Athletic Park

This photo, made in 1940 by L. Perry Gallagher, Jr., shows Athletic Park still standing left of the newly constructed All Sports Stadium. (Image: University of Minnesota Duluth Kathryn A. Martin Library Archives and Special Collections)

Built in 1891, Duluth’s first recorded athletic complex was a simple baseball diamond below Superior Street at Twenty-Eighth Avenue West called “Recreation Park.” By the time the Duluth Cardinals professional baseball club entered the Northern League in 1903, Recreation Park was a memory and the team needed a place to play, so in April contractors hastily built a wooden ballpark with seating for three thousand in the shadow of Duluth’s ore docks at Thirty-fourth Avenue West and Superior Street. Known as Athletic Park, it was a very simple affair: the seats were unadorned boards, and there were no locker rooms for players. The next year the team became the Duluth White Sox (winning pennants in 1904 and 1905). A portion of Athletic Park was converted to a hockey rink as a home for the Northern Hockey Club, but it was late December before the weather turned cold enough for outdoor ice.

While built for Duluth’s professional baseball team, Athletic Park doubled as a municipal facility. When not used by the White Sox, Athletic Park hosted baseball and football matches played by children from local elementary and high school teams as well as adult teams made up of employees from various Duluth businesses (Clyde Iron Works fielded a particularly strong baseball squad).

The facility also hosted wrestling matches, and in 1909 two teams representing local Ojibwe and Dakota bands squared off in a lacrosse match. During World War I, shipbuilding firms and other outfits producing materials for the war effort formed a football league that played at the park. That league was where Harry Grant, father of NFL legend Harry “Bud” Grant, learned to play the game he taught to his son.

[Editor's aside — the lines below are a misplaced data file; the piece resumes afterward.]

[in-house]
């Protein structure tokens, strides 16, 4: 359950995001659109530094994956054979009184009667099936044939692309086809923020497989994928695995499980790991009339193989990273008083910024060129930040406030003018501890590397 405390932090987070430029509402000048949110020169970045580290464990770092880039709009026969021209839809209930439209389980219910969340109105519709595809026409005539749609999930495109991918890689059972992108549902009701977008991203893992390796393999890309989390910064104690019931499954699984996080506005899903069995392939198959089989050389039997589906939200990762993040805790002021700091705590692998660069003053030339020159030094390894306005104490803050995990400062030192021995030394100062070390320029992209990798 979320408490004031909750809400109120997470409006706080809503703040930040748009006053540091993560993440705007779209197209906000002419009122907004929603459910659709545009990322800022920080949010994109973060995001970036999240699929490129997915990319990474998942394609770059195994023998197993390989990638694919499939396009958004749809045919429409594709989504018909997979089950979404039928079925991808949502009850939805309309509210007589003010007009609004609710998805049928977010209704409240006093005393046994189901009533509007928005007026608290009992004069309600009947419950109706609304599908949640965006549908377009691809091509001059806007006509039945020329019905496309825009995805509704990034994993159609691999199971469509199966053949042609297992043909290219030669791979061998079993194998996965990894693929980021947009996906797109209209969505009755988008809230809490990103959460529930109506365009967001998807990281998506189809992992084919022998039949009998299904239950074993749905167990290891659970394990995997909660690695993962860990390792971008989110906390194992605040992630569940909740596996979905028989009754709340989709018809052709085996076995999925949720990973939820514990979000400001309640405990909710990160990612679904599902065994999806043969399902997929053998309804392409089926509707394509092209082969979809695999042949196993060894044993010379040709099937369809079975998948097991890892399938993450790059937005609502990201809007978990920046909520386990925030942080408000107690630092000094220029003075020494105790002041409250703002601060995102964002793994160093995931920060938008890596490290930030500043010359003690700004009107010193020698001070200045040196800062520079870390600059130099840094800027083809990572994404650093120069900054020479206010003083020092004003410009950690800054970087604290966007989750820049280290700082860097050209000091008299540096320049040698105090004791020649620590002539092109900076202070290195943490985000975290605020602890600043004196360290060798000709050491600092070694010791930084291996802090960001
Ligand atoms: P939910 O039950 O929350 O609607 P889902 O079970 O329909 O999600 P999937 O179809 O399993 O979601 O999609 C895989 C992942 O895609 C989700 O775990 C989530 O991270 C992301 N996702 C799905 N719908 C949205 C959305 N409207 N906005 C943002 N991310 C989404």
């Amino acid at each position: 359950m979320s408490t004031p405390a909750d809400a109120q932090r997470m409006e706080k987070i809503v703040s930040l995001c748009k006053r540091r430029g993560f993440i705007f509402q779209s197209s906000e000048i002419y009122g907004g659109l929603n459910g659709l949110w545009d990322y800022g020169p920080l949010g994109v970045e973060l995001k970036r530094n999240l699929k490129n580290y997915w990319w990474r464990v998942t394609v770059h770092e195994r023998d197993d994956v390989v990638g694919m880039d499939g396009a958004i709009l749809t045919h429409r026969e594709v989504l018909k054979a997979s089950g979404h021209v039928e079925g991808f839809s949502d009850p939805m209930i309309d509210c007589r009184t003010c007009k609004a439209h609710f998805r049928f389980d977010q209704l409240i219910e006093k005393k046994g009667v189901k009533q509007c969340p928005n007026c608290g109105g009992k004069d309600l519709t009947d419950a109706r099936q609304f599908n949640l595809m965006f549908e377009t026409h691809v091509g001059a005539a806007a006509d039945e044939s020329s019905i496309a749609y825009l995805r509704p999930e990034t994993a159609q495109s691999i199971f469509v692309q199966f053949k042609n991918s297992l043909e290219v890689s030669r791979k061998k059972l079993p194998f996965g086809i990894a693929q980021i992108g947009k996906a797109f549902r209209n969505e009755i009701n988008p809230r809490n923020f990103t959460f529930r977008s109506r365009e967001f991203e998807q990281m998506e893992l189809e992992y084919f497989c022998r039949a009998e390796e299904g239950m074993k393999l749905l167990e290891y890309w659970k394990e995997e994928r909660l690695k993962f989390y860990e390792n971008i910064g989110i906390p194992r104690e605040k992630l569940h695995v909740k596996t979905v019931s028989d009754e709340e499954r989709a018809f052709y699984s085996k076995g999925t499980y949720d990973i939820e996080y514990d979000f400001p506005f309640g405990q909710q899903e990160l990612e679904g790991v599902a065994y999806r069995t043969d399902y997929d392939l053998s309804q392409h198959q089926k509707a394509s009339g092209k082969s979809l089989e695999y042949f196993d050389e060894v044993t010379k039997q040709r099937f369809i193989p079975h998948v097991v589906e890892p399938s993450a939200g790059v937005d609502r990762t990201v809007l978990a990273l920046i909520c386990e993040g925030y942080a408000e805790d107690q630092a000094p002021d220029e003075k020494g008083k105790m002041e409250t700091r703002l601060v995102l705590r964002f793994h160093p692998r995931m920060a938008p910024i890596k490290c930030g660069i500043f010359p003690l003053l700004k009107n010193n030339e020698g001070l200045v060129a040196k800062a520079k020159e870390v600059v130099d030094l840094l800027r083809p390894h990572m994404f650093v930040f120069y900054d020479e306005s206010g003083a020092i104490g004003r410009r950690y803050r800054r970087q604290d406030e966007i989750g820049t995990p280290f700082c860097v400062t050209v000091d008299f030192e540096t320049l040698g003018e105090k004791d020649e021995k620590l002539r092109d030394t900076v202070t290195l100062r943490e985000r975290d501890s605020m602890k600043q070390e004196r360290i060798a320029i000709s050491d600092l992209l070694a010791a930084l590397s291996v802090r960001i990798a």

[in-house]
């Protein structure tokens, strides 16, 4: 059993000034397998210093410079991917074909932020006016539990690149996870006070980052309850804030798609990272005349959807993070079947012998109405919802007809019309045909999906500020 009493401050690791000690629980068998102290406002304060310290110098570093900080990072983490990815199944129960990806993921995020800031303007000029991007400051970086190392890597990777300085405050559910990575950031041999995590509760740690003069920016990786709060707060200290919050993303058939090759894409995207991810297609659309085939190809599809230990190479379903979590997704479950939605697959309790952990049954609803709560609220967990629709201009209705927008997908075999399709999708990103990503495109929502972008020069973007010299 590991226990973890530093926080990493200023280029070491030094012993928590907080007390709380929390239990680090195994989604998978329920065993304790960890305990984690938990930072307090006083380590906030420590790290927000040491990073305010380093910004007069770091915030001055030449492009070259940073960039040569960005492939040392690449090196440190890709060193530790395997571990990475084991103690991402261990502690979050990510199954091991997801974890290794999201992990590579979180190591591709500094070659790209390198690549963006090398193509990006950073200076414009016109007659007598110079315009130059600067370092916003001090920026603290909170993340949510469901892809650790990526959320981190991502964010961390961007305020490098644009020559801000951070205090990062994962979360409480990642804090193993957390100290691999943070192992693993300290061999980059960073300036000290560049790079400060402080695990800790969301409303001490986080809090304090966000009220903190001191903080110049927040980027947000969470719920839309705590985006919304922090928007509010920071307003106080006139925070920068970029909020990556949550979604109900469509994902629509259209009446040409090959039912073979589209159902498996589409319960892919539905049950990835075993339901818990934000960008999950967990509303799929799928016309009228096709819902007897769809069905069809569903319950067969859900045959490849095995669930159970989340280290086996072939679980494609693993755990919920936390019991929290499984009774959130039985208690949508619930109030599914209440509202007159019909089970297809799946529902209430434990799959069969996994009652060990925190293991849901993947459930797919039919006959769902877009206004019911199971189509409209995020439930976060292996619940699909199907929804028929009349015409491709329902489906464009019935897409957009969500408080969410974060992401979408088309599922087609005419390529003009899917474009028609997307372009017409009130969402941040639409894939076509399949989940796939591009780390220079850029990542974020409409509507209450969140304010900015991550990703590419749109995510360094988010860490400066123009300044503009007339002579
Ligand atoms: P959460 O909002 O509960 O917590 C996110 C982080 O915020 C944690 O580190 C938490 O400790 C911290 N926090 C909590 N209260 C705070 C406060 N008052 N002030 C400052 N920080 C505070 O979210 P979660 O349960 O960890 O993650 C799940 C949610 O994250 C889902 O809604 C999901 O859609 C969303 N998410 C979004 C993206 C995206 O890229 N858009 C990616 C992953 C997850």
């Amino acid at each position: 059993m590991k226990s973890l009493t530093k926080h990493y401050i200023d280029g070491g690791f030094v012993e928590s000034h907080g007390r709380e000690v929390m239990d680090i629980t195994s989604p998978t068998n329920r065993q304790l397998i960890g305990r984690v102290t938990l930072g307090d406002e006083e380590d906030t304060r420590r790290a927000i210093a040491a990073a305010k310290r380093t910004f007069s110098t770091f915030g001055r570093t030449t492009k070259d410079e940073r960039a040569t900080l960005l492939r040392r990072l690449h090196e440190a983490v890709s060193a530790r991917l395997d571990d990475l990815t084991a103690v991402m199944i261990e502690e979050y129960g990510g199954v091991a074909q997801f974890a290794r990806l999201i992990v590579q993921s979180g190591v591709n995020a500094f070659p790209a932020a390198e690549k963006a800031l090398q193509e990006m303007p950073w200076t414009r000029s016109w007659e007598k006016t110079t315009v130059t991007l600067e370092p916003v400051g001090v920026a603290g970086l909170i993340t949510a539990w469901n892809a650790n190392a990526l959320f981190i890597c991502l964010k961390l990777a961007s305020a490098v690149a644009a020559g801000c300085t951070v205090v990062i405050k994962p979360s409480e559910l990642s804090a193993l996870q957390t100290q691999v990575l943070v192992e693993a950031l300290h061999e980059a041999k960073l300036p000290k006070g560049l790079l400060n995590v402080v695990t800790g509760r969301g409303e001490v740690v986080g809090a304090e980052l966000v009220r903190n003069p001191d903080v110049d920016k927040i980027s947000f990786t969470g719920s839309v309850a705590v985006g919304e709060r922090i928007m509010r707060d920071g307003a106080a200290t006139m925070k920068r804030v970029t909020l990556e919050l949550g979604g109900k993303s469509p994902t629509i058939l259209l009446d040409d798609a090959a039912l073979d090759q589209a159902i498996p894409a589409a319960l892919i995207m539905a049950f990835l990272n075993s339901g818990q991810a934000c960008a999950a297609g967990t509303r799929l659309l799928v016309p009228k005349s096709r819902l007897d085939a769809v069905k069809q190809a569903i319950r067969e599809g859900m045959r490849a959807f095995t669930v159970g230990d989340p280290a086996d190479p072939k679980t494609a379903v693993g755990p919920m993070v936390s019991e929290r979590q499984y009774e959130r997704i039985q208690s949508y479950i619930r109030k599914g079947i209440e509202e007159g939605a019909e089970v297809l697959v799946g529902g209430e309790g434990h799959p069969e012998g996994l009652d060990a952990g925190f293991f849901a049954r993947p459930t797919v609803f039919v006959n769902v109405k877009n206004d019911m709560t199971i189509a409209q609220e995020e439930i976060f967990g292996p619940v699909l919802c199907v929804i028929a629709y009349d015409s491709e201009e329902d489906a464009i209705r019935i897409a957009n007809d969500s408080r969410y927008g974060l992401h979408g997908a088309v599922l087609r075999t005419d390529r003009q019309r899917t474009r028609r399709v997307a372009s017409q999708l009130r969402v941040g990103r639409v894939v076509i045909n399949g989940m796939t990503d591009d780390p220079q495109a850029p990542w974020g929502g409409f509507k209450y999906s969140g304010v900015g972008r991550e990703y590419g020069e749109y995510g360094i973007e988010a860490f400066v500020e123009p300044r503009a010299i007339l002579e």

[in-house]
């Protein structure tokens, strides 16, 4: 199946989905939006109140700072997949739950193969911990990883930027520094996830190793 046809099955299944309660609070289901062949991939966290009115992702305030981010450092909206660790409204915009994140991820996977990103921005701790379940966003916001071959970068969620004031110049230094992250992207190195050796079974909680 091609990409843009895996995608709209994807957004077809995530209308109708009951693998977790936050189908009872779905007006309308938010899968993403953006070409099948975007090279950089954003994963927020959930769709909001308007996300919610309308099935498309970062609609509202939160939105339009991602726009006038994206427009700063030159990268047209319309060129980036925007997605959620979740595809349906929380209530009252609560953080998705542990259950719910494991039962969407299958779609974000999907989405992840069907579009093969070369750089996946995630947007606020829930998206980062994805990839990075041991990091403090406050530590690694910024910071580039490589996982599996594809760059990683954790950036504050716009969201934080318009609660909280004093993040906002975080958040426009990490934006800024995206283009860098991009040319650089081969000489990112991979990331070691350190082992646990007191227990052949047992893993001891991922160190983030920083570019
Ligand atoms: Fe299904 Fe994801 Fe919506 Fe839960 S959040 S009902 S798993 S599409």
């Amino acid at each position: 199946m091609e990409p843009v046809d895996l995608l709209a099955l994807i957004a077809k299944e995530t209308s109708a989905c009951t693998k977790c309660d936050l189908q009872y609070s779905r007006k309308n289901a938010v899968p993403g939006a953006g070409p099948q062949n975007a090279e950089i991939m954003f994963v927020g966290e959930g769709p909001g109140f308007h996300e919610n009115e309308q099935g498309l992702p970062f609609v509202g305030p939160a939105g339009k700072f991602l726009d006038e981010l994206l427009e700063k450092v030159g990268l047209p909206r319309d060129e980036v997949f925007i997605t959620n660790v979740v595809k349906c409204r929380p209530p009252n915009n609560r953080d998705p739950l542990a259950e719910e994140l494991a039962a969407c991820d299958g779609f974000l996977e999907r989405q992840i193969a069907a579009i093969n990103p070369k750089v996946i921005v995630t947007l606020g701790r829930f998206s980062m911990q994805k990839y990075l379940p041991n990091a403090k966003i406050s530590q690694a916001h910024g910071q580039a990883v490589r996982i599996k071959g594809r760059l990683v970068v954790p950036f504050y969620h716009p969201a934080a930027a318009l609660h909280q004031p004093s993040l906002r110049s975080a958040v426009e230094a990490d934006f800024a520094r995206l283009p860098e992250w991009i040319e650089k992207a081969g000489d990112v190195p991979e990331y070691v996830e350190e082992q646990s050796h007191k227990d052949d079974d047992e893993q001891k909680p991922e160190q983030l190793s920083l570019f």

Athletic Park later became the home field of the National Football League’s Duluth Kelleys, who entered the league in 1923. Sportswriter and broadcasting legend Halsey Hall, who later became famous as the radio voice of the Minnesota Twins, reported that Athletic Park had no locker rooms and that the playing field was an “uneven, coal-dust surface.” (It was actually iron ore dust.) The Kelleys faced Curly Lambeau and his Green Bay Packers in 1924. Hall performed the referee duties, and the Kelleys beat Green Bay 6–3. (Green Bay played an exhibition game at Athletic Park in 1922, losing 6–2 in a game that featured a safety and an interception returned for a touchdown—neither offense scored a point.)

In 1926 the Kelleys became the Duluth Eskimos, a team that included Hall of Famers Ernie Nevers, Johnny “Blood” McNally, and Walt Kiesling as well as hometown hero Wally Gilbert and players primarily from Duluth, the Iron Range, Two Harbors, and Superior. They only played one game at Athletic Park: because of Nevers’s star power, the NFL made the Eskimos play every game except their first on the road in order to sell more tickets.

Professional baseball in Duluth went dormant in 1917 when the United States entered World War I. It returned in 1934 with the revival of the Northern League. The next year Frank Wade fielded the franchise’s Duluth team at Athletic Park. The Duluth Dukes—an affiliate of the St. Louis Cardinals—took home the league’s 1937 pennant.

The next year Duluth began planning for a new municipal stadium, and after “All Sports Stadium” was built in 1940, the old ball park was demolished.